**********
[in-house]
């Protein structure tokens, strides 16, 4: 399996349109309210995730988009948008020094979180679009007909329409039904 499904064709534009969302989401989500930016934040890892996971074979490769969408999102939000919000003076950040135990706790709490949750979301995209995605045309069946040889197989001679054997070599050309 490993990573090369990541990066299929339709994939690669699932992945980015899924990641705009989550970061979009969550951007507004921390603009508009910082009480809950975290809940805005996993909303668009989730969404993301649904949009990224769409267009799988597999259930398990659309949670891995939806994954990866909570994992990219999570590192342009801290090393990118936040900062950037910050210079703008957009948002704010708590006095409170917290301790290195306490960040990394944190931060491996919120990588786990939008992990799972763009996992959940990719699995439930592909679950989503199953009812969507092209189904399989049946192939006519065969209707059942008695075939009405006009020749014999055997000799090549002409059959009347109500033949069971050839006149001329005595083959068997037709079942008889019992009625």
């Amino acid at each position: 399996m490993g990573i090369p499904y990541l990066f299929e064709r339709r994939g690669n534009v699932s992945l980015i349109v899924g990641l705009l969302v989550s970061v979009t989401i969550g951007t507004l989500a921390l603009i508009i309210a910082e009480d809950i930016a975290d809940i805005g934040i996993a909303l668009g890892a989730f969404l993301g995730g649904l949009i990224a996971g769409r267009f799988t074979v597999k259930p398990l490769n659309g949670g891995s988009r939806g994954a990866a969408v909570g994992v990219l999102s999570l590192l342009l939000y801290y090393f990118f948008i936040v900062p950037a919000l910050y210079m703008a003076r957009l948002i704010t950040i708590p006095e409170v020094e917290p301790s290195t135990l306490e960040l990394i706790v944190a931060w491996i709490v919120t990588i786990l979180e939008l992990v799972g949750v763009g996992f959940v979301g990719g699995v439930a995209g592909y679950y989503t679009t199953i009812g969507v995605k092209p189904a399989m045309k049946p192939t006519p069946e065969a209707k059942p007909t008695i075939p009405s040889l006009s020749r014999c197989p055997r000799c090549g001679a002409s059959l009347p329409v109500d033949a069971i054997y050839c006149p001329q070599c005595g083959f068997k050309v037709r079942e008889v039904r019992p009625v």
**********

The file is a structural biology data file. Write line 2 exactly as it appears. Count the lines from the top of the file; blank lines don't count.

């Protein structure tokens, strides 16, 4: 399996349109309210995730988009948008020094979180679009007909329409039904 499904064709534009969302989401989500930016934040890892996971074979490769969408999102939000919000003076950040135990706790709490949750979301995209995605045309069946040889197989001679054997070599050309 490993990573090369990541990066299929339709994939690669699932992945980015899924990641705009989550970061979009969550951007507004921390603009508009910082009480809950975290809940805005996993909303668009989730969404993301649904949009990224769409267009799988597999259930398990659309949670891995939806994954990866909570994992990219999570590192342009801290090393990118936040900062950037910050210079703008957009948002704010708590006095409170917290301790290195306490960040990394944190931060491996919120990588786990939008992990799972763009996992959940990719699995439930592909679950989503199953009812969507092209189904399989049946192939006519065969209707059942008695075939009405006009020749014999055997000799090549002409059959009347109500033949069971050839006149001329005595083959068997037709079942008889019992009625």